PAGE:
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Sara Rosett Author Photo 2016 Headshot 1500 copyUSA Today bestselling author Sara Rosett writes lighthearted mysteries for readers who enjoy atmospheric settings, fun characters, and puzzling whodunits. She loves reading Golden Age mysteries, watching Jane Austen adaptions, and travel. Publishers Weekly called Sara’s books “enchanting,” “well-executed,” and “sparkling.”

She is the author of the High Society Lady Detective historical mystery series as well as three contemporary cozy series: the Murder on Location series, the On the Run series, and the Ellie Avery series. Sara also teaches an online course, How to Outline A Cozy Mystery, and is the author of How to Write a Series. Sara’s latest release is An Old Money Murder in Mayfair. Find out more at SaraRosett.com.

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This article was posted for Sara Rosett by Jackie Houchin (Photojaq)

Getting together

By Linda O. Johnston

 I’ve mentioned here before that I used to attend a lot of writers’ meetings and conferences, including monthly lunches with my wonderful Writers in Residence friends. 

Well, we still get together monthly for a “lunch” – one that’s online on Facebook. It’s definitely enjoyable.  And that’s kind of how all my get-togethers with writer friends are going these days.

 I miss seeing them in person! 

Yes, writing is a solitary existence.  We generally sit in front of our computers and let whatever’s on our mind spill out onto the keyboard so we can read it on our screen.  And edit it.  And add to it.  

And it’s not like we can no longer run ideas by our writer friends.  Thank heavens for the internet and text messages and, yes, phones. 

Still, it’s different these days. 

But hey, thanks to my wonderful husband, who added a camera and microphone to my new computer, I can now attend Zoom meetings and be seen and heard. Not that I always want the others in a meeting to be able to see all my expressions, and I have to use a false background to prevent the windows in my actual home background from letting light in to blind anyone who looks at my frame.  But I can always pick up one of my dogs and let whoever I’m talking with see them, too! And I’ve also been interviewed on Zoom for an upcoming YouTube program, where I’ll be talking about cozy mysteries. 

I’ve always recognized that people are versatile–and these days we have to be especially versatile. And wise, hopefully. I don’t appreciate people who get together in large groups now, particularly without facemasks and not staying a decent distance apart. That can be dangerous not only for them, but for others, too.

 But I appreciate how resourcefully we’ve come up with ways to communicate with others, including other writers.  I look forward to when we can do it safely in person again.  Meanwhile, a virtual hi to all of you out there. Stay safe!

This article is posted for Linda O. Johnston by Jackie Houchin.

PERFICK!

By ROSEMARY LORD

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I’m trying not to be – perfect.

Or ‘perfick’ – as H.E. Bates had Pop saying in The Darling Buds of May. For Pop, each day and everything around him was – ‘perfick.’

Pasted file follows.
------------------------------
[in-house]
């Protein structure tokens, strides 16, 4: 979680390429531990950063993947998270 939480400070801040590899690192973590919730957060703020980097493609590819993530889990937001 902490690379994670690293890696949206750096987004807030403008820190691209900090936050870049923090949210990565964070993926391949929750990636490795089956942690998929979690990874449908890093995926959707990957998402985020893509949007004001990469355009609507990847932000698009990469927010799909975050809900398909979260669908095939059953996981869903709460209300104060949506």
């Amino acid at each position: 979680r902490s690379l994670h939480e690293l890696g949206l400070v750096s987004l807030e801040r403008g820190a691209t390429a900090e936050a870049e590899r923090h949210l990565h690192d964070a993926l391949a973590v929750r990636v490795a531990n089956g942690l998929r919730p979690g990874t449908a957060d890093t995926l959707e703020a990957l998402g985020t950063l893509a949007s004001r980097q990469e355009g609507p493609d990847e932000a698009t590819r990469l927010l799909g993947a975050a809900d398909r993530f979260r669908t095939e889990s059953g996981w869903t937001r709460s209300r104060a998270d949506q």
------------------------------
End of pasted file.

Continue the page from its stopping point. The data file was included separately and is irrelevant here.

And that’s what I have always aimed for.

I’m very much a ‘Pollyanna,’ and always seek the best in every circumstance and find positive outcomes for the most dire situation. When someone tells me ‘No, you can’t do that. It’s not possible…” My reaction is always: “I’ll find a way!”

I have also been my harshest critic. Until a friend recently said, “Rosemary, you don’t have to be perfect. You are too hard on yourself. And you expect everyone around you to have those same high standards. They don’t. So don’t beat yourself up about it.”

Hmm. Food for thought.

Life has been a challenge for everyone in the last few months.

At first, I found the lock-down a sort of blessing. An opportunity for us all to take a collective breath and count our many blessings, reassess our lives, and think about what is really important for each of us. Find what it is we really want to do with our lives.

heartofhwd-wch-sketch-6_orig   It certainly gave me time to sort out a lot of Woman’s Club files, paperwork and organization. That makes it easier for me to delegate and hand over the reigns, so I can focus full-time on my writing once more.

And, working on the WCH from home, I was able to squeeze in writing time. I found more and more new writing ideas and goals and decided it was time to put my own life first. To make writing my full time work again. Sooner, rather than later. That’s the plan – and I’m getting closer!

As the Brazilian author of The Alchemist, Paulo Coelho, said, “There are moments when troubles enter our lives and we can do nothing to avoid them. But they are there for a reason. Only when we have overcome them, will we understand why they were there.” Paulo’s parents committed him to a Mental Institution when he was seventeen, after he told them he wanted to become a writer! “Not to punish me, but to save me from that life,” he later said. They failed. Today he is a highly successful author.

Mercy! Makes us appreciate our own parents, doesn’t it? Thank you, Mum and Dad, for being you!